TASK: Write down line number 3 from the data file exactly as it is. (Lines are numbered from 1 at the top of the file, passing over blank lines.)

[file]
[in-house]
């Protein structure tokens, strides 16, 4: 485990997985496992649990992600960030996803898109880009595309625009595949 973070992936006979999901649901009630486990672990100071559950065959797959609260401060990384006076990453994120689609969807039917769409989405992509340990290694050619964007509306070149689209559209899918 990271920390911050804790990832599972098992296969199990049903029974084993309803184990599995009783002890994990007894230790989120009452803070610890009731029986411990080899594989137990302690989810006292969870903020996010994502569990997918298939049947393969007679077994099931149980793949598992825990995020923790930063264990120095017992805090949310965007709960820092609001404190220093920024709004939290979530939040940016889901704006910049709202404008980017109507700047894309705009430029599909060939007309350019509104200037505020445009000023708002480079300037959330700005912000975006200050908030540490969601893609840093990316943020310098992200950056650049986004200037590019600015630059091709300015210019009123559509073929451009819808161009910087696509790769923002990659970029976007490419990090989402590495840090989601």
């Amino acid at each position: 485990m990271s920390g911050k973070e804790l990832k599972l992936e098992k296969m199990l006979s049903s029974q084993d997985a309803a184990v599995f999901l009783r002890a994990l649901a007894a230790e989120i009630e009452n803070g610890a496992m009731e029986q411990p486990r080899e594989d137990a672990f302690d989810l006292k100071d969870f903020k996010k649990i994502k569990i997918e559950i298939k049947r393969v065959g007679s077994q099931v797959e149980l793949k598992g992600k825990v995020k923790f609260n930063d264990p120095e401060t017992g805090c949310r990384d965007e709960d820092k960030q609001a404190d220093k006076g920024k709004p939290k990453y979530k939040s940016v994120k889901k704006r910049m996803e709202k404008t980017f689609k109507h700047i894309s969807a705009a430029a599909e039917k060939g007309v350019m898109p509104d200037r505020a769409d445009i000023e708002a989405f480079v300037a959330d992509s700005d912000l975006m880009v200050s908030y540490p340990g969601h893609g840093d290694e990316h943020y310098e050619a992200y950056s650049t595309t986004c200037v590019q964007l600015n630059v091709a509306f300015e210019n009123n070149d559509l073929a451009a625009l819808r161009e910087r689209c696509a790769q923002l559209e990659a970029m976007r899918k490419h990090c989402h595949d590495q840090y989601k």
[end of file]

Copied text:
């Amino acid at each position: 485990m990271s920390g911050k973070e804790l990832k599972l992936e098992k296969m199990l006979s049903s029974q084993d997985a309803a184990v599995f999901l009783r002890a994990l649901a007894a230790e989120i009630e009452n803070g610890a496992m009731e029986q411990p486990r080899e594989d137990a672990f302690d989810l006292k100071d969870f903020k996010k649990i994502k569990i997918e559950i298939k049947r393969v065959g007679s077994q099931v797959e149980l793949k598992g992600k825990v995020k923790f609260n930063d264990p120095e401060t017992g805090c949310r990384d965007e709960d820092k960030q609001a404190d220093k006076g920024k709004p939290k990453y979530k939040s940016v994120k889901k704006r910049m996803e709202k404008t980017f689609k109507h700047i894309s969807a705009a430029a599909e039917k060939g007309v350019m898109p509104d200037r505020a769409d445009i000023e708002a989405f480079v300037a959330d992509s700005d912000l975006m880009v200050s908030y540490p340990g969601h893609g840093d290694e990316h943020y310098e050619a992200y950056s650049t595309t986004c200037v590019q964007l600015n630059v091709a509306f300015e210019n009123n070149d559509l073929a451009a625009l819808r161009e910087r689209c696509a790769q923002l559209e990659a970029m976007r899918k490419h990090c989402h595949d590495q840090y989601k």